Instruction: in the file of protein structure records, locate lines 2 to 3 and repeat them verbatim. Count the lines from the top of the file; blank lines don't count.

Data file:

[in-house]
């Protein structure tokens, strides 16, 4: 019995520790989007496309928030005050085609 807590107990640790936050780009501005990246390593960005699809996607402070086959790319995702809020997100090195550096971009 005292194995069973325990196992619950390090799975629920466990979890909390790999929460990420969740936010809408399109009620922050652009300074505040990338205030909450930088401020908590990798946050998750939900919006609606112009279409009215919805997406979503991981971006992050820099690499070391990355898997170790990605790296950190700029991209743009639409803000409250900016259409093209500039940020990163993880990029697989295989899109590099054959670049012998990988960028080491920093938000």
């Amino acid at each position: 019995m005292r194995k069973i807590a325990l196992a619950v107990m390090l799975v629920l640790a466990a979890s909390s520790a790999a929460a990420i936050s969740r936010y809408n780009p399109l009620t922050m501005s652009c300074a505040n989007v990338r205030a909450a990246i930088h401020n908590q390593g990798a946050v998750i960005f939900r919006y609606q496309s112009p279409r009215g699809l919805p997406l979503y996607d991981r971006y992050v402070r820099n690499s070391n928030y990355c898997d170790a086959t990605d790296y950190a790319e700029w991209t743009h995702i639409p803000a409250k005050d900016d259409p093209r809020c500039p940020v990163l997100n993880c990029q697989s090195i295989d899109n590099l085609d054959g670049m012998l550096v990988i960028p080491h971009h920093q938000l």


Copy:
């Protein structure tokens, strides 16, 4: 019995520790989007496309928030005050085609 807590107990640790936050780009501005990246390593960005699809996607402070086959790319995702809020997100090195550096971009 005292194995069973325990196992619950390090799975629920466990979890909390790999929460990420969740936010809408399109009620922050652009300074505040990338205030909450930088401020908590990798946050998750939900919006609606112009279409009215919805997406979503991981971006992050820099690499070391990355898997170790990605790296950190700029991209743009639409803000409250900016259409093209500039940020990163993880990029697989295989899109590099054959670049012998990988960028080491920093938000």
């Amino acid at each position: 019995m005292r194995k069973i807590a325990l196992a619950v107990m390090l799975v629920l640790a466990a979890s909390s520790a790999a929460a990420i936050s969740r936010y809408n780009p399109l009620t922050m501005s652009c300074a505040n989007v990338r205030a909450a990246i930088h401020n908590q390593g990798a946050v998750i960005f939900r919006y609606q496309s112009p279409r009215g699809l919805p997406l979503y996607d991981r971006y992050v402070r820099n690499s070391n928030y990355c898997d170790a086959t990605d790296y950190a790319e700029w991209t743009h995702i639409p803000a409250k005050d900016d259409p093209r809020c500039p940020v990163l997100n993880c990029q697989s090195i295989d899109n590099l085609d054959g670049m012998l550096v990988i960028p080491h971009h920093q938000l």